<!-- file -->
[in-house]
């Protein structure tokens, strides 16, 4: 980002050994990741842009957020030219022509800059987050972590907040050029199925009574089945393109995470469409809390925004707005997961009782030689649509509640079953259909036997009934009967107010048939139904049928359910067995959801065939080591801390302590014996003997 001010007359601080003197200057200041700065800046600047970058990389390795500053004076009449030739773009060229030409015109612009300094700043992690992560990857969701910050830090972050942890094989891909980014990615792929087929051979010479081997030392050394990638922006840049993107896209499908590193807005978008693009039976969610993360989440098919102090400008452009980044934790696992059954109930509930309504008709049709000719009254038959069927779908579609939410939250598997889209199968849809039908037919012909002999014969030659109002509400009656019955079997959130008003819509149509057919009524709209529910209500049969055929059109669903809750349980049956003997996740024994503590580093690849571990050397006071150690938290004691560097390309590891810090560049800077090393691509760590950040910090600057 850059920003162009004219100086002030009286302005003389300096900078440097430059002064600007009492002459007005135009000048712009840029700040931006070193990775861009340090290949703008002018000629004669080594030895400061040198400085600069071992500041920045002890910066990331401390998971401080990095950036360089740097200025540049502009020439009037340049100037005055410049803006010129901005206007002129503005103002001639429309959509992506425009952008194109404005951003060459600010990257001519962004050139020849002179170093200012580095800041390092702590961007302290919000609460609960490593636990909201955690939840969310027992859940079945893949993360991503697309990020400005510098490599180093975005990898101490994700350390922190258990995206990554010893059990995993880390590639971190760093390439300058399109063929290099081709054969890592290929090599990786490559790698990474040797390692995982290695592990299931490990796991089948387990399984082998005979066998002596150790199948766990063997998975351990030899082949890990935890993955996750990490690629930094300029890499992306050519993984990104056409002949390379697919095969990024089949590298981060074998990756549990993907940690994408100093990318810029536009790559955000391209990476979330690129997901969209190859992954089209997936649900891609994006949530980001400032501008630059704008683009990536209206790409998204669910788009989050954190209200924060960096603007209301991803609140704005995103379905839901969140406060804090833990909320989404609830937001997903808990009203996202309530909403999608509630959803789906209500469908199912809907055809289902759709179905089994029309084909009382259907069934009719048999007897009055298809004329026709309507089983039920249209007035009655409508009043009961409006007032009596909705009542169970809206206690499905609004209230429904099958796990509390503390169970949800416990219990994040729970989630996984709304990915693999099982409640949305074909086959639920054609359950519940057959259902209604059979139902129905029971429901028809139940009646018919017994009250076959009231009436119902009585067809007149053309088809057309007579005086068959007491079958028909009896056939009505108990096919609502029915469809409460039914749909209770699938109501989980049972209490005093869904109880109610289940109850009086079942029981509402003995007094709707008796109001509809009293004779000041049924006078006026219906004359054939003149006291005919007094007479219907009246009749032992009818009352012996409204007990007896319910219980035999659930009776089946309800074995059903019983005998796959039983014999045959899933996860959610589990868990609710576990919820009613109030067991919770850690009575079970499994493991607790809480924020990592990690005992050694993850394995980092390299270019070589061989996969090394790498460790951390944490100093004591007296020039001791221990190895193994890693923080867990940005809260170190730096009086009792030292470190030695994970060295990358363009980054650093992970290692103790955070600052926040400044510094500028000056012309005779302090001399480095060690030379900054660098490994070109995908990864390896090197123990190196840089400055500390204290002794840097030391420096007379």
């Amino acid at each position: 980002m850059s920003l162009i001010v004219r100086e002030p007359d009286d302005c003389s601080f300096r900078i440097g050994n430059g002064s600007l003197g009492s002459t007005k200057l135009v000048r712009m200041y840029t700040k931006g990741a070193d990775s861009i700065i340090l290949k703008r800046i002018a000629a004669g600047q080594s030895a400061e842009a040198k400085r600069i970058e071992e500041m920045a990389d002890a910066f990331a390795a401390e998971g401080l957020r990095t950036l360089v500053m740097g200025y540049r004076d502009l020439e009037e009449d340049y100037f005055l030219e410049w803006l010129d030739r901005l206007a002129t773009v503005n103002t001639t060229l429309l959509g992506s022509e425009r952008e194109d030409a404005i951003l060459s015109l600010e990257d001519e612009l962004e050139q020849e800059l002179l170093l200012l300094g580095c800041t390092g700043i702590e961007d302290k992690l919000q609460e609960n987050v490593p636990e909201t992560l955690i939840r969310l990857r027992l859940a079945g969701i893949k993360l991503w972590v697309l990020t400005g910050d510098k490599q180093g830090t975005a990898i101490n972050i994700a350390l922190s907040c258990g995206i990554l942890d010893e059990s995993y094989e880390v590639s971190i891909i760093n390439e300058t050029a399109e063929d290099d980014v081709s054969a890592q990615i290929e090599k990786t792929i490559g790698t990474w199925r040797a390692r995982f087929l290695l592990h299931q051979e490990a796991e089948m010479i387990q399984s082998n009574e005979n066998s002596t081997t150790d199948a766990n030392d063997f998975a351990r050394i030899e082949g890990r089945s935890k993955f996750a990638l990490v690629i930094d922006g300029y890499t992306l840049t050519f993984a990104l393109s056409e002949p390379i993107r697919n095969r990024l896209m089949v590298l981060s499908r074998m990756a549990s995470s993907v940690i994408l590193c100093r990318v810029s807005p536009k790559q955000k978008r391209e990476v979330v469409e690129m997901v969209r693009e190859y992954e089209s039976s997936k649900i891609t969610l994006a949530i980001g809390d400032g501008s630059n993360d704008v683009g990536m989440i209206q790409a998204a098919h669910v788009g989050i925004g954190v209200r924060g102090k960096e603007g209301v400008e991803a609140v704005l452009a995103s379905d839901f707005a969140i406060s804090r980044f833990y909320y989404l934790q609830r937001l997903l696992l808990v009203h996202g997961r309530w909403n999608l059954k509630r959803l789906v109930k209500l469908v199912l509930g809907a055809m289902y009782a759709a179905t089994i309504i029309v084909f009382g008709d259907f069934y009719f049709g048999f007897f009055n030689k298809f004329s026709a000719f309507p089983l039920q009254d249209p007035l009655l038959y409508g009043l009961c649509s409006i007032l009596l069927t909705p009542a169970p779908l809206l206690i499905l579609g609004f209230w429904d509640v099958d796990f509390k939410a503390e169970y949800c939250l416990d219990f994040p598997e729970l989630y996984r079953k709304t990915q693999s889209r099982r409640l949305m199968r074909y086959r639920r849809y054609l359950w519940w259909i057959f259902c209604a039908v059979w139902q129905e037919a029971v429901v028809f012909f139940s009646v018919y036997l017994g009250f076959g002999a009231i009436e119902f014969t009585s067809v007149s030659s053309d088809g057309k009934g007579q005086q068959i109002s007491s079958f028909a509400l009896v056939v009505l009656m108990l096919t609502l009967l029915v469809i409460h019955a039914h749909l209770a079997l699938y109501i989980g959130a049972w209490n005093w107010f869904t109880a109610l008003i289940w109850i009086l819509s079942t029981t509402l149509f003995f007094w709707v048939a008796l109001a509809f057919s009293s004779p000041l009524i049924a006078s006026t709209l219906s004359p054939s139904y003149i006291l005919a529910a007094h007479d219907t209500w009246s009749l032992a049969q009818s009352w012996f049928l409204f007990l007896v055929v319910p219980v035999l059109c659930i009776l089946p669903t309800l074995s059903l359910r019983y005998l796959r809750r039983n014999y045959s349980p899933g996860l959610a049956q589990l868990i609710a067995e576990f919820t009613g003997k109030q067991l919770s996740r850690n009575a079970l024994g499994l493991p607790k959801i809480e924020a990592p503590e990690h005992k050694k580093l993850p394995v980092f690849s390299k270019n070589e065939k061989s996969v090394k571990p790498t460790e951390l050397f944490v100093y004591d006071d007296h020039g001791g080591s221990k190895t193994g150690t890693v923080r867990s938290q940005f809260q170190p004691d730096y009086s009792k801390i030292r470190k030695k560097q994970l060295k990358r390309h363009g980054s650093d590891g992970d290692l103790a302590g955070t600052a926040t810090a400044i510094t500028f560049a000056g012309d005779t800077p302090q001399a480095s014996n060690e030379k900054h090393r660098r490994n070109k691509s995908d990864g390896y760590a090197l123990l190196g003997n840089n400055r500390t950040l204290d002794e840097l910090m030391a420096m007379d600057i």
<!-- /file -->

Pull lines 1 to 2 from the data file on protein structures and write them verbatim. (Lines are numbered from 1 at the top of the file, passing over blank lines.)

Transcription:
[in-house]
């Protein structure tokens, strides 16, 4: 980002050994990741842009957020030219022509800059987050972590907040050029199925009574089945393109995470469409809390925004707005997961009782030689649509509640079953259909036997009934009967107010048939139904049928359910067995959801065939080591801390302590014996003997 001010007359601080003197200057200041700065800046600047970058990389390795500053004076009449030739773009060229030409015109612009300094700043992690992560990857969701910050830090972050942890094989891909980014990615792929087929051979010479081997030392050394990638922006840049993107896209499908590193807005978008693009039976969610993360989440098919102090400008452009980044934790696992059954109930509930309504008709049709000719009254038959069927779908579609939410939250598997889209199968849809039908037919012909002999014969030659109002509400009656019955079997959130008003819509149509057919009524709209529910209500049969055929059109669903809750349980049956003997996740024994503590580093690849571990050397006071150690938290004691560097390309590891810090560049800077090393691509760590950040910090600057 850059920003162009004219100086002030009286302005003389300096900078440097430059002064600007009492002459007005135009000048712009840029700040931006070193990775861009340090290949703008002018000629004669080594030895400061040198400085600069071992500041920045002890910066990331401390998971401080990095950036360089740097200025540049502009020439009037340049100037005055410049803006010129901005206007002129503005103002001639429309959509992506425009952008194109404005951003060459600010990257001519962004050139020849002179170093200012580095800041390092702590961007302290919000609460609960490593636990909201955690939840969310027992859940079945893949993360991503697309990020400005510098490599180093975005990898101490994700350390922190258990995206990554010893059990995993880390590639971190760093390439300058399109063929290099081709054969890592290929090599990786490559790698990474040797390692995982290695592990299931490990796991089948387990399984082998005979066998002596150790199948766990063997998975351990030899082949890990935890993955996750990490690629930094300029890499992306050519993984990104056409002949390379697919095969990024089949590298981060074998990756549990993907940690994408100093990318810029536009790559955000391209990476979330690129997901969209190859992954089209997936649900891609994006949530980001400032501008630059704008683009990536209206790409998204669910788009989050954190209200924060960096603007209301991803609140704005995103379905839901969140406060804090833990909320989404609830937001997903808990009203996202309530909403999608509630959803789906209500469908199912809907055809289902759709179905089994029309084909009382259907069934009719048999007897009055298809004329026709309507089983039920249209007035009655409508009043009961409006007032009596909705009542169970809206206690499905609004209230429904099958796990509390503390169970949800416990219990994040729970989630996984709304990915693999099982409640949305074909086959639920054609359950519940057959259902209604059979139902129905029971429901028809139940009646018919017994009250076959009231009436119902009585067809007149053309088809057309007579005086068959007491079958028909009896056939009505108990096919609502029915469809409460039914749909209770699938109501989980049972209490005093869904109880109610289940109850009086079942029981509402003995007094709707008796109001509809009293004779000041049924006078006026219906004359054939003149006291005919007094007479219907009246009749032992009818009352012996409204007990007896319910219980035999659930009776089946309800074995059903019983005998796959039983014999045959899933996860959610589990868990609710576990919820009613109030067991919770850690009575079970499994493991607790809480924020990592990690005992050694993850394995980092390299270019070589061989996969090394790498460790951390944490100093004591007296020039001791221990190895193994890693923080867990940005809260170190730096009086009792030292470190030695994970060295990358363009980054650093992970290692103790955070600052926040400044510094500028000056012309005779302090001399480095060690030379900054660098490994070109995908990864390896090197123990190196840089400055500390204290002794840097030391420096007379």